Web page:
Williams called the players together for an encouraging chat after the morning skate. The message?

“We’re in the next phase and it’s important to be relaxed, but we also have to make sure we’re ready to fight out there for more than 60 minutes,” said the coach. “We can’t take any team for granted. We have to get every line going. We have to get every D-pair going and our goalkeepers going. We have to go one step further.”

Before leaving the ice, Williams made a point of passing the fourth row players Colton roof, Caedan banker, Zack Ostapchuk and 13th forward Reid Schaefer for some final instructions.

“I just want them to play the way we told them to,” Williams said. “Play the game right and play the game hard and play it in the O zone and wear down the teams and do a good job in the D zone. Your game will never be judged by scoring. If they play the game right then they will have those opportunities for sure and they are very skilled but their strength is the size, she leans on the players and uses her big bodies to really lean on our opponents and do a good job to open up time and space for our next lines. They really got that and did a great job in the precomp games.”

Günther lost his balance and slipped into the end boards in the last practice of the morning skate. He immediately went to the bank to speak to the sports therapist Kevin Eliot. He pointed to his left arm and then went into the dressing room.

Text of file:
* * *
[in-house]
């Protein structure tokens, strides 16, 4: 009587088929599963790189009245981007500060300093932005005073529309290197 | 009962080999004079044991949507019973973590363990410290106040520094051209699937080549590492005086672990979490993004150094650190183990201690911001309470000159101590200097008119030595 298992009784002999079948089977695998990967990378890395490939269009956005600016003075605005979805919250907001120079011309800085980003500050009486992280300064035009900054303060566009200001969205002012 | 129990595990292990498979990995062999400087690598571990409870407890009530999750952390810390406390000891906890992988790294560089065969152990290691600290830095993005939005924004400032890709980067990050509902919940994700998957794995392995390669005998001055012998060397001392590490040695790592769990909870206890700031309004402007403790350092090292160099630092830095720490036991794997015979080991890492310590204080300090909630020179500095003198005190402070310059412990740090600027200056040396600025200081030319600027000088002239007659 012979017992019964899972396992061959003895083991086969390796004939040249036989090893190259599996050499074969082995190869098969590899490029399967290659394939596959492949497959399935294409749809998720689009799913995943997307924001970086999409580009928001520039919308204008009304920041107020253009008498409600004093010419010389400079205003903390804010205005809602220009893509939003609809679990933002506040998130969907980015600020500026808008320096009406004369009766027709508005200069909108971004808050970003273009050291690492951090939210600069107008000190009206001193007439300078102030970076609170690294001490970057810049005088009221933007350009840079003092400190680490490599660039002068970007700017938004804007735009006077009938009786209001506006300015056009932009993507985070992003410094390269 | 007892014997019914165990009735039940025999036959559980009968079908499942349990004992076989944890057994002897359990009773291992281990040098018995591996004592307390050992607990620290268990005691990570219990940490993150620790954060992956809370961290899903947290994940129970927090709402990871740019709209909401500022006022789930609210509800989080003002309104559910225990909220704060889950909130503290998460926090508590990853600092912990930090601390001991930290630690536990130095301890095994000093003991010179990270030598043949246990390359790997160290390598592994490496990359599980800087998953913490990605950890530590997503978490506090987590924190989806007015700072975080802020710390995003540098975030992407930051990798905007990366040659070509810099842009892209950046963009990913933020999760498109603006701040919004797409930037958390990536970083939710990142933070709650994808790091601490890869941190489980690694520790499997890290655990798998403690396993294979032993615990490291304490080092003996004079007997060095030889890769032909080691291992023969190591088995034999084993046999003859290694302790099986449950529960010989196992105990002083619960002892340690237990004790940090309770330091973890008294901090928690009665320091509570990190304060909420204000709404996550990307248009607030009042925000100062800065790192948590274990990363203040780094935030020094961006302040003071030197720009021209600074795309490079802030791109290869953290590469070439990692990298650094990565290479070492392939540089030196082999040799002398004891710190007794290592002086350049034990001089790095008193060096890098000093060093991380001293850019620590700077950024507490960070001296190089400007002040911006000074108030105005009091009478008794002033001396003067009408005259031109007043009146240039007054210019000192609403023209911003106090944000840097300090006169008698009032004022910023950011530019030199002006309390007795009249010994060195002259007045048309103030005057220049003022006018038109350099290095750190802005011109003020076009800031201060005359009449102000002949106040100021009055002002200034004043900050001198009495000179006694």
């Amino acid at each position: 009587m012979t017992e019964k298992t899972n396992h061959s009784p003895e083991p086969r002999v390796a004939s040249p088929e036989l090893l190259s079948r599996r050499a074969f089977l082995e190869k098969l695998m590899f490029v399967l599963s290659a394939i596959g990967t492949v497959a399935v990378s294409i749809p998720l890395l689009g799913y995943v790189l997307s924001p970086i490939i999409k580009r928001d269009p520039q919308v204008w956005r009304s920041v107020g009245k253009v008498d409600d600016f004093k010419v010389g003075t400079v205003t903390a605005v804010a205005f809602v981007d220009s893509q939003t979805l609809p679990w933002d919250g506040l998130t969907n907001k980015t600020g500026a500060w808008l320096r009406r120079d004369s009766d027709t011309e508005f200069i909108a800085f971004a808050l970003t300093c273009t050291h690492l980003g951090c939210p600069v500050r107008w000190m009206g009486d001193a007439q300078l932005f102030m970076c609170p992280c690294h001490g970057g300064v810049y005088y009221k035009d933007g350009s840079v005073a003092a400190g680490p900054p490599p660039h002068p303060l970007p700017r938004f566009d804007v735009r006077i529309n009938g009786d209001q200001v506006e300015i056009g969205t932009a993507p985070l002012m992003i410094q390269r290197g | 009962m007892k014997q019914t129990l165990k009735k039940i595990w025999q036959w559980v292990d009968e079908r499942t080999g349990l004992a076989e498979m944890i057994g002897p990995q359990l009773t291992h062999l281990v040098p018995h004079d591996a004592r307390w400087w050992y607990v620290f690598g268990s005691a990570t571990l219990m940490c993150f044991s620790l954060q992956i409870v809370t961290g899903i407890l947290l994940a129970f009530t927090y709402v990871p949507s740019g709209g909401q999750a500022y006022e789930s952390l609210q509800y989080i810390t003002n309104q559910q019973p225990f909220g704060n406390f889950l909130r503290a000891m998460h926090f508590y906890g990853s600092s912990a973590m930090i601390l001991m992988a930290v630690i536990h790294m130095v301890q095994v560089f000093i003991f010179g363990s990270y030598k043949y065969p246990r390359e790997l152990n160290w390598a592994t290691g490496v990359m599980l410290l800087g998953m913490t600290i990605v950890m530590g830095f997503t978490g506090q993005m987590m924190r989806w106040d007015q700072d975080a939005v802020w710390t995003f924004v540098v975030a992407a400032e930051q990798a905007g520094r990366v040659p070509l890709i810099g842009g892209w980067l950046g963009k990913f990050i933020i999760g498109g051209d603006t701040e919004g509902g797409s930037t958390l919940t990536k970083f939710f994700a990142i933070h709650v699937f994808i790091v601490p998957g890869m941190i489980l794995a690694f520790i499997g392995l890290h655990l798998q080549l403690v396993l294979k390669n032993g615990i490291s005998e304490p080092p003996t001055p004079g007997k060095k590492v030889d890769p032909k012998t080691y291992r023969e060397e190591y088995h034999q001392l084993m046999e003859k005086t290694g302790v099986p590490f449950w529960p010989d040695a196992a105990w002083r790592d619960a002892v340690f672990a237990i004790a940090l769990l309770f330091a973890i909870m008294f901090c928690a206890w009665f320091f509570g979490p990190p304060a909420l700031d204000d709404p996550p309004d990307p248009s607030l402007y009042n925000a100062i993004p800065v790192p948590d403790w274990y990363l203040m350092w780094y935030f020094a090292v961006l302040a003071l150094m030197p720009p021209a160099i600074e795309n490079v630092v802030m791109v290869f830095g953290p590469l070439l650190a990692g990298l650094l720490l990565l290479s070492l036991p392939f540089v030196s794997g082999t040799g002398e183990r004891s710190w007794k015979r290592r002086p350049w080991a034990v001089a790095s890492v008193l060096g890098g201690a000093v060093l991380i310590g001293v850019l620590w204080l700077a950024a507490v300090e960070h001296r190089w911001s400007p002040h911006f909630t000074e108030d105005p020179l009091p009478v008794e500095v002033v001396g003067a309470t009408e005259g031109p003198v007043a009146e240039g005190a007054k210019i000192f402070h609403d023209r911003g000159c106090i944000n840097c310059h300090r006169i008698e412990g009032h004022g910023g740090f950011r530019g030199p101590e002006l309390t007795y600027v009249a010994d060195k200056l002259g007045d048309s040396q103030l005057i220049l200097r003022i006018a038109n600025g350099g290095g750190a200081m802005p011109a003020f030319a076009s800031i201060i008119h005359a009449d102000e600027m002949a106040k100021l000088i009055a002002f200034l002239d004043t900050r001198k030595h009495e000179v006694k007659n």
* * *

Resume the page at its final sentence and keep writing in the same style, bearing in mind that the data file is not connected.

“I haven’t spoken to anyone,” Williams said. “I know he ended up walking away from there, but I don’t have an update.”

The captain wasn’t worried.

“Oh, he’s fine,” Wright said. “He’s fine.”

At the end of their skate, the Czech players huddled together and began barking.

“Everyone on the team is hungry,” says Kelowna Rockets forward Gabriel Szturc explained. “We are ready to go.”

There are 18 players in the Czech squad with World Juniors experience.

“This group has been together for a long time and they have the chemistry and they do, so we have to bark too,” Pavelec, 35, said with a smile. “I’m too old for it. I’m not that old, but I’m too old for it. But it’s a new league. One of the coaches in the NHL said it was a young dumb league. I think it was. ” cakes [John Tortorella]. Someone said that and I agree.”

Canada played the Czech Republic twice in the summer and won 5-1 in the preliminary round and 5-2 in the semifinals.

“They’re playing a tough game,” Bedard said. “It’s pretty defensive I think. They catch well. They have a lot of skill too. I’m sure they’ll come out flying.”

“Very disciplined team,” said Williams. “They play good systems. They protect the inside. It’s going to be a really good challenge. They have size. They have skills. They made the difference in terms of power play.